Eurogamer TV is very excited today to launch a new documentary series - The Videogames Election - which offers a unique snapshot of the UK games industry and the big issues it faces in the run up to the general election and beyond.
The current election campaign has proved fascinatingly unpredictable in many ways, not least for gaming, which has - for the first time - found itself actively courted and fought over by the main political parties.
Last November Labour's Tom Watson, Parliament's best known gamer (not the most hotly-contested title, in fairness), became the first MP to actively explore the potential of gaming as a vote winner. He stood up to the latest pitchfork-waving diatribe from Keith Vaz in the House, defending the industry's right to make and sell Modern Warfare 2 to an adult audience, and - in response to another Daily Mail hatchet job - set up Gamers' Voice, a Facebook-based 'pressure group' for the gaming public.
But while Watson is the most prominent, he's not the only would-be gaming champion up for re-election this Thursday. The Eurogamer TV cameras have for the last six months been tracking Labour, the Tories and the LibDems in their attempts to position themselves as supporters of gaming, and the industry's tenacious, ongoing efforts (spearheaded by trade bodies TIGA and ELSPA) to be taken seriously by Government, whatever colour it is when we wake up on 7th May.
Why does any of this matter? Isn't the games industry doing just fine by itself without freeloading, expenses-fiddling politicians getting their mucky hands involved? Well, yes and no. Yes, in the sense that, in spite of decades without any meaningful support from the Government, gaming pumps £1bn-a-year into our ailing economy and is enjoyed in one form or another by three-quarters of the population.
But it's a big, fat no for many in the industry. Not if you consider the UK is struggling to compete against financial incentive-laden territories like Canada; not if you consider the 'brain drain' this is causing as top talent flees abroad for more money and better conditions; not when you look at the number of university degrees failing to teach students adequate development skills; not when the UK has become one of the most expensive places in the world to make games; and not when UK publishers and developers struggle to remain independent and hold on to the games they create.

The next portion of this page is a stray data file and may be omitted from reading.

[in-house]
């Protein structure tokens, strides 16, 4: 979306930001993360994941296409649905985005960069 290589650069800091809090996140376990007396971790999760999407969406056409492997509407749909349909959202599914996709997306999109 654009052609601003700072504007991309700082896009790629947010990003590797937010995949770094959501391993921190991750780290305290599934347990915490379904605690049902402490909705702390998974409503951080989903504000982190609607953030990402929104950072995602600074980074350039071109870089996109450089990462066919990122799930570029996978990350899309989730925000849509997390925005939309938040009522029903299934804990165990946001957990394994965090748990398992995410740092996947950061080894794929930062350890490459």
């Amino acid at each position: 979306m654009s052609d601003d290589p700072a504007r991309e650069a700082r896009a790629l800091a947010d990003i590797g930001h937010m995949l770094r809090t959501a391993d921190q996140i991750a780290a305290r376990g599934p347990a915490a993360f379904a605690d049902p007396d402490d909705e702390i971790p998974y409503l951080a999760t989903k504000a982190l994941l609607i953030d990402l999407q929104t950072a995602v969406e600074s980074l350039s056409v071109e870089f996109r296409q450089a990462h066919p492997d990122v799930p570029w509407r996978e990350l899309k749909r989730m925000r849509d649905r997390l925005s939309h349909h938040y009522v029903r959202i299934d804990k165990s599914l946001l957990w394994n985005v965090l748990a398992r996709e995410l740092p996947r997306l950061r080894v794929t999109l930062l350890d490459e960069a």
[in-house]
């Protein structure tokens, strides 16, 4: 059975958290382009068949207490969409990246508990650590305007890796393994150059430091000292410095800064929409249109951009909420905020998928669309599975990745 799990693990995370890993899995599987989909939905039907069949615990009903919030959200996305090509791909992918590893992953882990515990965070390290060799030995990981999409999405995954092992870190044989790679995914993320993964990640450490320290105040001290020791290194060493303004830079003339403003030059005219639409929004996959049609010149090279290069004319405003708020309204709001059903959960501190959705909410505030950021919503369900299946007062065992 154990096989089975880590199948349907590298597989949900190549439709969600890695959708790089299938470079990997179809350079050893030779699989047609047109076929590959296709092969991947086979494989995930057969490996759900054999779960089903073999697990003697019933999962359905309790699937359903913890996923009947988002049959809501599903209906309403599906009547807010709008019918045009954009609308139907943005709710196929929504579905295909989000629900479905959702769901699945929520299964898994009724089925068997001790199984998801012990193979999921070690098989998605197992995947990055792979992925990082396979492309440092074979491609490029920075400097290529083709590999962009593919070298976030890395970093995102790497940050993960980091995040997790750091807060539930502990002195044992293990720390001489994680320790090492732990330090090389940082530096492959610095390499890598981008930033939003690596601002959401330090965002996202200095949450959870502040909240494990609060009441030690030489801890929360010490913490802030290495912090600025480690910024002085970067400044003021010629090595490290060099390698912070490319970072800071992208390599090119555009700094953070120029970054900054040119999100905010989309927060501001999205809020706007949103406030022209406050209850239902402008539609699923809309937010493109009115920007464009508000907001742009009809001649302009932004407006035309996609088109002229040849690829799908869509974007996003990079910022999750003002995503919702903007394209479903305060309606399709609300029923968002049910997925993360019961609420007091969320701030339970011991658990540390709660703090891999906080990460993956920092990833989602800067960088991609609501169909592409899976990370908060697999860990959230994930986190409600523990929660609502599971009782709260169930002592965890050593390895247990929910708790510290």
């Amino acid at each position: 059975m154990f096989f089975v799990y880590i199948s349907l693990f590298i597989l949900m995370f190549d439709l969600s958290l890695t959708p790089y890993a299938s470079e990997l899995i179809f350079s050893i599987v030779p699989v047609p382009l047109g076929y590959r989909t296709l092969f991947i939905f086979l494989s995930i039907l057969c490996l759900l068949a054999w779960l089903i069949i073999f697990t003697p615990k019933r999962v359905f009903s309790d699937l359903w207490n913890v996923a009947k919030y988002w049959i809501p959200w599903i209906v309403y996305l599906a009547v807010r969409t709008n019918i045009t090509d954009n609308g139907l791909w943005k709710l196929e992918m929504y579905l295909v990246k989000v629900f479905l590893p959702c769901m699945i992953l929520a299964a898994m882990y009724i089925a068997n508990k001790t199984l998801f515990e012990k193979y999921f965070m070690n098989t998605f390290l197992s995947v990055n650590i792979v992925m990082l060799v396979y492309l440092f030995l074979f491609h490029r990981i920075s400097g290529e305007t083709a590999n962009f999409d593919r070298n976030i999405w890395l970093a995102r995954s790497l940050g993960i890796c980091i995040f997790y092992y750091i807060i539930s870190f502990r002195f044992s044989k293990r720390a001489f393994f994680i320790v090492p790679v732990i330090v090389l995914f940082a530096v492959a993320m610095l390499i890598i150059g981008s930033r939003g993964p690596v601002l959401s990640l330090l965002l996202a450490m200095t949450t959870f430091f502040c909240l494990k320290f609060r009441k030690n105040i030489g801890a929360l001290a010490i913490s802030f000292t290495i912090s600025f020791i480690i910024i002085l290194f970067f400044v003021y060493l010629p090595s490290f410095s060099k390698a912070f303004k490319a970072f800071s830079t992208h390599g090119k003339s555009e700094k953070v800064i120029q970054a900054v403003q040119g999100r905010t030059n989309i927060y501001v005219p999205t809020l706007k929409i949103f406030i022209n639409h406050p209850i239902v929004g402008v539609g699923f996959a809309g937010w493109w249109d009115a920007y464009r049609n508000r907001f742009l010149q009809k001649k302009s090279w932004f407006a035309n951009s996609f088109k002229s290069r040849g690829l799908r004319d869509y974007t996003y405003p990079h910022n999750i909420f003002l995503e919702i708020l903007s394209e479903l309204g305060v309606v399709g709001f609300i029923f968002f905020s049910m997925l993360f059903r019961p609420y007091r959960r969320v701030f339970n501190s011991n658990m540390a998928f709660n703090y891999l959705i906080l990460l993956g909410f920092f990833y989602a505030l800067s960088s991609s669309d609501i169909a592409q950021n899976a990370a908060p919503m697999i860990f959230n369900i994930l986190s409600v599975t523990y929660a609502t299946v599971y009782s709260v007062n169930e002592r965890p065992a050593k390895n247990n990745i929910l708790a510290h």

Beyond all of this is the defining issue of perception. If the Government starts taking gaming seriously, then maybe more people will come to accept it as a fun, normal hobby enjoyed by millions, only some of whom are 25-stone, educationally subnormal pariahs.
The first episode of The Videogames Election, available to watch below, looks in detail at the relationship between gaming and government, following the industry's fight for recognition as leading figures explain how Parliament has failed the UK. Along the way we interview the three main parties and some of the biggest voices in gaming, tracing the industry's own election campaign as it muscles its way onto the political agenda and - ultimately - into the Government's election manifesto.
Later in the series we turn the spotlight on age ratings, with the new PEGI system passed into UK law, examining the transition from BBFC; seeing how self-regulation works in the US; learning how the UK's biggest games retailer trains staff to prevent underage selling and advise parents; working undercover in-store (a real job for us at last!) to experience first-hand how well the system works; and asking why so many parents still ignore game ratings.
We'll also examine the skills crisis in games development, while looking at how gaming technology is rapidly becoming a vital educational tool in itself, visiting a specialist clinic in Rotherham where games are deployed to combat obesity; meeting the students who are learning to program while making games for the blind; and checking out the charity SpecialEffect, whose amazing work is helping children with severe disabilities to play and enjoy videogames. And beat us at them.
It's something a bit different from Eurogamer TV, so we hope you enjoy the first episode. Be sure to let us know what you think!